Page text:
Conflict resolution across cultures: A hawaii perspective and a pacific mediation model

Authors

  • Bruce E. Barnes

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    • Bruce E. Barnes is a researcher with the Program on Conflict Resolution, University of Hawaii at Manoa, Honolulu. He is a founding board member of and serves as a mediator and trainer of mediators for the Neighborhood Justice Center of Honolulu.


Abstract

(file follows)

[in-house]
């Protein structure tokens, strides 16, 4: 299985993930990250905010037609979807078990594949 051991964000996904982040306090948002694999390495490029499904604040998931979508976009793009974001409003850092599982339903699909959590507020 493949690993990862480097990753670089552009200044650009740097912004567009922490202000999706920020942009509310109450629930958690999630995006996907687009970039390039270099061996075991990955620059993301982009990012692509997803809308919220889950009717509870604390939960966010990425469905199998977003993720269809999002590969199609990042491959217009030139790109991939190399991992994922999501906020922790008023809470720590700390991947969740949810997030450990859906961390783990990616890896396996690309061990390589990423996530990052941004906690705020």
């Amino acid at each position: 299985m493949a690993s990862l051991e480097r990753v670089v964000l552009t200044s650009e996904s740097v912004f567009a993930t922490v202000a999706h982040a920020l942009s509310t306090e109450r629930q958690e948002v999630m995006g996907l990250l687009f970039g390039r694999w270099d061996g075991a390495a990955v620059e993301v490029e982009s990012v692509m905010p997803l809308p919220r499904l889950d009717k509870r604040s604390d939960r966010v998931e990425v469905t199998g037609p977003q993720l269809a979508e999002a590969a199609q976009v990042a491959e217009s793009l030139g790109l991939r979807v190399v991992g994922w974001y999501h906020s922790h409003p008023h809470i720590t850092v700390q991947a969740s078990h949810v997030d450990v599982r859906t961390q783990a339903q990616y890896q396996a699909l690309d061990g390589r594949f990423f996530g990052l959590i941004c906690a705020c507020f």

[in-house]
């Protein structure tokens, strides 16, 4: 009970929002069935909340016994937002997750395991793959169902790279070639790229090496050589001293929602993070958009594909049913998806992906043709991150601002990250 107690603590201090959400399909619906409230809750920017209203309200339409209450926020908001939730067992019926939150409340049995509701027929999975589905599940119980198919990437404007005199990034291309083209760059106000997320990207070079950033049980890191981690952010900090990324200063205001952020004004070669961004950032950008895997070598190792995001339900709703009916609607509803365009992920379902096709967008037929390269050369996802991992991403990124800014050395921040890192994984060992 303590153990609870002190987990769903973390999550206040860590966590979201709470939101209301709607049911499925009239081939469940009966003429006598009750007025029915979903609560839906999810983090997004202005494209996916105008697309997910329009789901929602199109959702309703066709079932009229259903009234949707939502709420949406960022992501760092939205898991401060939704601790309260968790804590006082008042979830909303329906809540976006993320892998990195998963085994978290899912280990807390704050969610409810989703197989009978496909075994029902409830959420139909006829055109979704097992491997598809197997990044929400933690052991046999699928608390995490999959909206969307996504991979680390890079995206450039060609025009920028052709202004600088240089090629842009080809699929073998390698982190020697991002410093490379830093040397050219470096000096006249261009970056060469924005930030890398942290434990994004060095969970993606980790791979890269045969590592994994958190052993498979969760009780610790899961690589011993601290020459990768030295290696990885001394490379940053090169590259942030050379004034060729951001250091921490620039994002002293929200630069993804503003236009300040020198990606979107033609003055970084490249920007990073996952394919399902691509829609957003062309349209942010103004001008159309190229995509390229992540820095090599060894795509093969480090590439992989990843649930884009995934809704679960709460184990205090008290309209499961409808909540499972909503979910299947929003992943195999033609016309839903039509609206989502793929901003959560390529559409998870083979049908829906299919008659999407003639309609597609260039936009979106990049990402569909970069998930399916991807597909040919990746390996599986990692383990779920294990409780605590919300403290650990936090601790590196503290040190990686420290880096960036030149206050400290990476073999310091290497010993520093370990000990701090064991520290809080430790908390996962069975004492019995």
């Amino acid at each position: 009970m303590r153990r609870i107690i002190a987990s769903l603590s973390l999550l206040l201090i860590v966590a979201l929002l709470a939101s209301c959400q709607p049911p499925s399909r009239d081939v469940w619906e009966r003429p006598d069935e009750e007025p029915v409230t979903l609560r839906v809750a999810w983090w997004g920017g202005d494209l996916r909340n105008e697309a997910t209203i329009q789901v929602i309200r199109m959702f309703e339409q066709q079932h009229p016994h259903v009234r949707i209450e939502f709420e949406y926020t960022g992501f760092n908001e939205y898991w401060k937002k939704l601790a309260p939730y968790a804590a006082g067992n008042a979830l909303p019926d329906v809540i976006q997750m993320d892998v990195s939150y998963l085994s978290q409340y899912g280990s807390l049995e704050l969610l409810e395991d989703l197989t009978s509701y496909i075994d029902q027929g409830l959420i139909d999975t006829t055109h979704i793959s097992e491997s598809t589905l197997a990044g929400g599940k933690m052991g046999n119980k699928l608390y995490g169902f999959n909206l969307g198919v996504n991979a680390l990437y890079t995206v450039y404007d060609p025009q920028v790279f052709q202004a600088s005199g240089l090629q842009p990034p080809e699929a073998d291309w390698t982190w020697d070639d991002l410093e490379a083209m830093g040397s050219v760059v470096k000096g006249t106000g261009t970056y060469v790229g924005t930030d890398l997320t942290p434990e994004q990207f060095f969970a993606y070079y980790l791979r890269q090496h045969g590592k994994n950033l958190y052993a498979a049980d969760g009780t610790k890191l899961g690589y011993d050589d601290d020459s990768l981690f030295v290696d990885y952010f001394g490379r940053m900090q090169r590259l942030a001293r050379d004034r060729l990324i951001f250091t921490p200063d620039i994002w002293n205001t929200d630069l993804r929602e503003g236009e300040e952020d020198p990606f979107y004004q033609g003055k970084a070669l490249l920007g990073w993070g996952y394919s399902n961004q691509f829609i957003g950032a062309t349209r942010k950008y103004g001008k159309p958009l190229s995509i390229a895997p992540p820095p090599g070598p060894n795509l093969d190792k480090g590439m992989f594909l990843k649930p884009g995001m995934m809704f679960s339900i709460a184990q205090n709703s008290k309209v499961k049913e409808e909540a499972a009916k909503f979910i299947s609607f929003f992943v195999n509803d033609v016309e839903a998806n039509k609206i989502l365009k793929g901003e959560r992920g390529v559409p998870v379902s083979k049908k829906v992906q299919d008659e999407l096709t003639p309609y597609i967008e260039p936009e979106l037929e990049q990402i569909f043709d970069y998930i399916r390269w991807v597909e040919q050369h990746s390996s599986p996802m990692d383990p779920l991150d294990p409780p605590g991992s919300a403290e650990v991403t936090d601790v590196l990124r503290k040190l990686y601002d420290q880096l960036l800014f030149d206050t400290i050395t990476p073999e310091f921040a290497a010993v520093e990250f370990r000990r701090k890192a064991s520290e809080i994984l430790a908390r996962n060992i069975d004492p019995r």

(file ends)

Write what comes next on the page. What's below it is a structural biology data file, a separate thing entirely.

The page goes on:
This article reviews various consensual methods of conflict resolution—mediation, negotiation, and facilitation—and indigenous culture techniques capable of becoming culturally appropriate for disputes across cultures. Models of addressing multicultural disputes such as community boards, ethnic conciliation commissions, educational campaigns in sovereignty movements, and cross-cultural comediation are discussed from a Hawaii practitioner's perspective. Peacemaking techniques from Samoan, Hawaiian, Laotian, Filipino, Japanese, Chinese, and Native American cultures are highlighted. The Pacific model for mediation, negotiation, and facilitation of cross-cultural conflict is introduced; this model was developed in relation to cultures of the Pacific Basin, especially those cultures present in Hawaii.

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